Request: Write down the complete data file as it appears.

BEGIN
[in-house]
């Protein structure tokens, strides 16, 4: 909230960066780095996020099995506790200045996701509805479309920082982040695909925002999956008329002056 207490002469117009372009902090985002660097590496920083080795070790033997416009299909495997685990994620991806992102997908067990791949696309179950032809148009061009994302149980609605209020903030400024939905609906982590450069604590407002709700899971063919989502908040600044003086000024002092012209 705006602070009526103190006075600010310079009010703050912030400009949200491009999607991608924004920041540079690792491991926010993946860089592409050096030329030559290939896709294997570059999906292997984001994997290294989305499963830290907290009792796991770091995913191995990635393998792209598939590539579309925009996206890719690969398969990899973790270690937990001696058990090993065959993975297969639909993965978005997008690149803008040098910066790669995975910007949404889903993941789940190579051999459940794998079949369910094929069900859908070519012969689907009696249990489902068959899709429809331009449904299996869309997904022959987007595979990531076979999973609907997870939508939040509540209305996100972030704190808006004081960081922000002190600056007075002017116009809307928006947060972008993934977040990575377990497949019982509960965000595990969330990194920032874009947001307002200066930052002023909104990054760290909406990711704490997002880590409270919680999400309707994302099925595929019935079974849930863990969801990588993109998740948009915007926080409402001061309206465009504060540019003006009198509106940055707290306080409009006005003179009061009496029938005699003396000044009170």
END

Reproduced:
[in-house]
């Protein structure tokens, strides 16, 4: 909230960066780095996020099995506790200045996701509805479309920082982040695909925002999956008329002056 207490002469117009372009902090985002660097590496920083080795070790033997416009299909495997685990994620991806992102997908067990791949696309179950032809148009061009994302149980609605209020903030400024939905609906982590450069604590407002709700899971063919989502908040600044003086000024002092012209 705006602070009526103190006075600010310079009010703050912030400009949200491009999607991608924004920041540079690792491991926010993946860089592409050096030329030559290939896709294997570059999906292997984001994997290294989305499963830290907290009792796991770091995913191995990635393998792209598939590539579309925009996206890719690969398969990899973790270690937990001696058990090993065959993975297969639909993965978005997008690149803008040098910066790669995975910007949404889903993941789940190579051999459940794998079949369910094929069900859908070519012969689907009696249990489902068959899709429809331009449904299996869309997904022959987007595979990531076979999973609907997870939508939040509540209305996100972030704190808006004081960081922000002190600056007075002017116009809307928006947060972008993934977040990575377990497949019982509960965000595990969330990194920032874009947001307002200066930052002023909104990054760290909406990711704490997002880590409270919680999400309707994302099925595929019935079974849930863990969801990588993109998740948009915007926080409402001061309206465009504060540019003006009198509106940055707290306080409009006005003179009061009496029938005699003396000044009170």